We rarely understand the impact of the music we make or how important it is to choose music of lasting value. Sometimes it is hard to know what is lasting. Here is a true story about music that lasted and its impact.
It was Christmas Day, 1945, on a U.S. Army Base outside Manila, Philippines. A young staff sergeant worked hard to finish his office tasks early. He wanted to leave the base by 5:30 p.m. to be sure to secure a seat for the 8:30 p.m. performance of Messiah in the “largest auditorium in Manila.” He was thousands of miles from home, he had witnessed the surrender of the Japanese to General MacArthur in August, he had a sweetheart waiting for him in Oklahoma, but his Christmas was going to be special because he was going to hear Handel’s Messiah. He would write home about the menu for Christmas dinner but it was Messiah that was the crown jewel of Christmas Day, 1945.
He returned to the U.S. in the spring of 1946 and married his sweetheart late that summer. They joined a small Mennonite church where he sang in the men’s chorus and heard many of the hymns that had reminded him of home in the Army church services he had attended in the Phillipines. Four children learned those hymns at church too, on trips in the car, and at home where a hymnal was always on the piano. His wife had taken piano lessons through high school and made sure the children had piano lessons. One child became a professional musician; another married a choral director who taught many students to sing; all participated in choirs in church and school. And his children learned Messiah, or at a minimum all knew the “Hallelujah” from the larger work.
He built a farming business and many farming-related businesses, loved sports, supported his church and education, and occasionally would attend a musical event if one of his children or grandchildren were involved. “I’ll come to your concerts if you don’t make me listen to you practice,” he once said to his pianist-daughter who was mastering the dissonances in Stravinsky’s Petrouchka for her master’s recital.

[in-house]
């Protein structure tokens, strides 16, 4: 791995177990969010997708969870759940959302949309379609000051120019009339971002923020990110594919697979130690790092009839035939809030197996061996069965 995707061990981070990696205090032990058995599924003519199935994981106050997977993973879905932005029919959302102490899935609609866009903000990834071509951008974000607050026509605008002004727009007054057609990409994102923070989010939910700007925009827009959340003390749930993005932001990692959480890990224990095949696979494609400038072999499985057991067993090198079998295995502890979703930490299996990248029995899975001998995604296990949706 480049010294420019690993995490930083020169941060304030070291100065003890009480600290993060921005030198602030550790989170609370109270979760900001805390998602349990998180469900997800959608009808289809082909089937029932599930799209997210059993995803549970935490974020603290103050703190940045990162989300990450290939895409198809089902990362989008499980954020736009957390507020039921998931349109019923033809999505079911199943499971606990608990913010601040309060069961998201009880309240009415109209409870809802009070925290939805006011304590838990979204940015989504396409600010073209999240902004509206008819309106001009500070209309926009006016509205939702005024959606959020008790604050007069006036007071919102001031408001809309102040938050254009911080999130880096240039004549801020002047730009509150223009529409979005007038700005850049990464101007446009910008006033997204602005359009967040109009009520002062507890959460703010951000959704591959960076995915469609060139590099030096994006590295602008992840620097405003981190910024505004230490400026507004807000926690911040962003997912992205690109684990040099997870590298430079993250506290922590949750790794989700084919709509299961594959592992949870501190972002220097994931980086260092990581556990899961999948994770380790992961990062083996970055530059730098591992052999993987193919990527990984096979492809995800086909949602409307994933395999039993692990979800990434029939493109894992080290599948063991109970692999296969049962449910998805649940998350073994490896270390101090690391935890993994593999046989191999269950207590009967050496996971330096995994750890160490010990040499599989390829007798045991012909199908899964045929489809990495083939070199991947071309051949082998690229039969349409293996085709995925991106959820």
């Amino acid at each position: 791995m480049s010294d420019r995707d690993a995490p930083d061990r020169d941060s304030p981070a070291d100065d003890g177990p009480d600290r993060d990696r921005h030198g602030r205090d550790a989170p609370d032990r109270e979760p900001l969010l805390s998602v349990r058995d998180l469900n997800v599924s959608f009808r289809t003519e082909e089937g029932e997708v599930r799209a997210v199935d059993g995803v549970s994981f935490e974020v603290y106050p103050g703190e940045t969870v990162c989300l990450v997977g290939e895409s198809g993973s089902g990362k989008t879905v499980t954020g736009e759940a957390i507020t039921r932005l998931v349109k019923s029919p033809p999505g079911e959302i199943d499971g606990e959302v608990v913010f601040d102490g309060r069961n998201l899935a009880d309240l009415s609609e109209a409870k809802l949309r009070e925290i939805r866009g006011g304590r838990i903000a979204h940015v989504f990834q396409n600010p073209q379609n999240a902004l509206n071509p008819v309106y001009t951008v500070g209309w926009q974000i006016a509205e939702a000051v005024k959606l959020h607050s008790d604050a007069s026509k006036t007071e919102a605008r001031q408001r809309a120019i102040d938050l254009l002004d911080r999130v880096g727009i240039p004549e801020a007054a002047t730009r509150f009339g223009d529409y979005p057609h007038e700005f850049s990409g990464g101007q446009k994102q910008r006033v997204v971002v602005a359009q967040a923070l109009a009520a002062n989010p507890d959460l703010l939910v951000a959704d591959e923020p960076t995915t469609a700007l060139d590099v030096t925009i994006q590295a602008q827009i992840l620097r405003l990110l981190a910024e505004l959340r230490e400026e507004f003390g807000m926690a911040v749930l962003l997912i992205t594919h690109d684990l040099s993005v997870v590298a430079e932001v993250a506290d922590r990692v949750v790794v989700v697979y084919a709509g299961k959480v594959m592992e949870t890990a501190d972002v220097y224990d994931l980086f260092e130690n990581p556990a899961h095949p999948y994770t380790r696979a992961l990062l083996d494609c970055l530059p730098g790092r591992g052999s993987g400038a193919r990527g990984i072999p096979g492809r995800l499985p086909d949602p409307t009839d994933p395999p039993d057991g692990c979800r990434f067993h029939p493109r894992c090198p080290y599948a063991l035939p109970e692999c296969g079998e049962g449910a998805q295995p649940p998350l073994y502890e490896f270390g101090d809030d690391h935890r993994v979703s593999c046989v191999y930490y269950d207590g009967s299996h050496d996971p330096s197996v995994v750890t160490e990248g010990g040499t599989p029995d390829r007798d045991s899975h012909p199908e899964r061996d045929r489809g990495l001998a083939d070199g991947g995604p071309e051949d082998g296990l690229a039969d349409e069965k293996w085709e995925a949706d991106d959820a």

In December of 2011 his family, now grown to 28, gathered at the small Mennonite church near his assisted living facility, the church he and his wife had joined when they first married, where the children learned a strong faith, and where the children had placed a new piano in their parents honor a few months before. After a hearty dinner, the family gathered around the piano in the sanctuary to sing carols. The son said, “I wonder if we could sing the “Hallelujah Chorus.” A quick check of the hymnal—it was there! Could have used another tenor or two, but. . . .all those choir rehearsals were in the memories. . . .not bad.
On Good Friday, 2012, at 3:00 he died while his daughters sang his favorite hymns. As the family was planning his service, his sister said she recently had asked him how his Christmas was. “Really good,” he said. “What was good about it?” she probed. “My family sang the ‘Hallelujah Chorus,’” he said. So at the end of his service on Tuesday after Easter in the little Mennonite church, the congregation was invited to join the family for singing of the “Hallelujah.” About 50-60 did. An equal number listened.
It seemed a curious thing, the importance of the “Hallelujah” for him at that Christmas gathering. It wasn’t until later, when reading the letters from 1945, that I understood the power of that music for my father and how it would encircle his life and ours in such an important way. Hallelujah, indeed.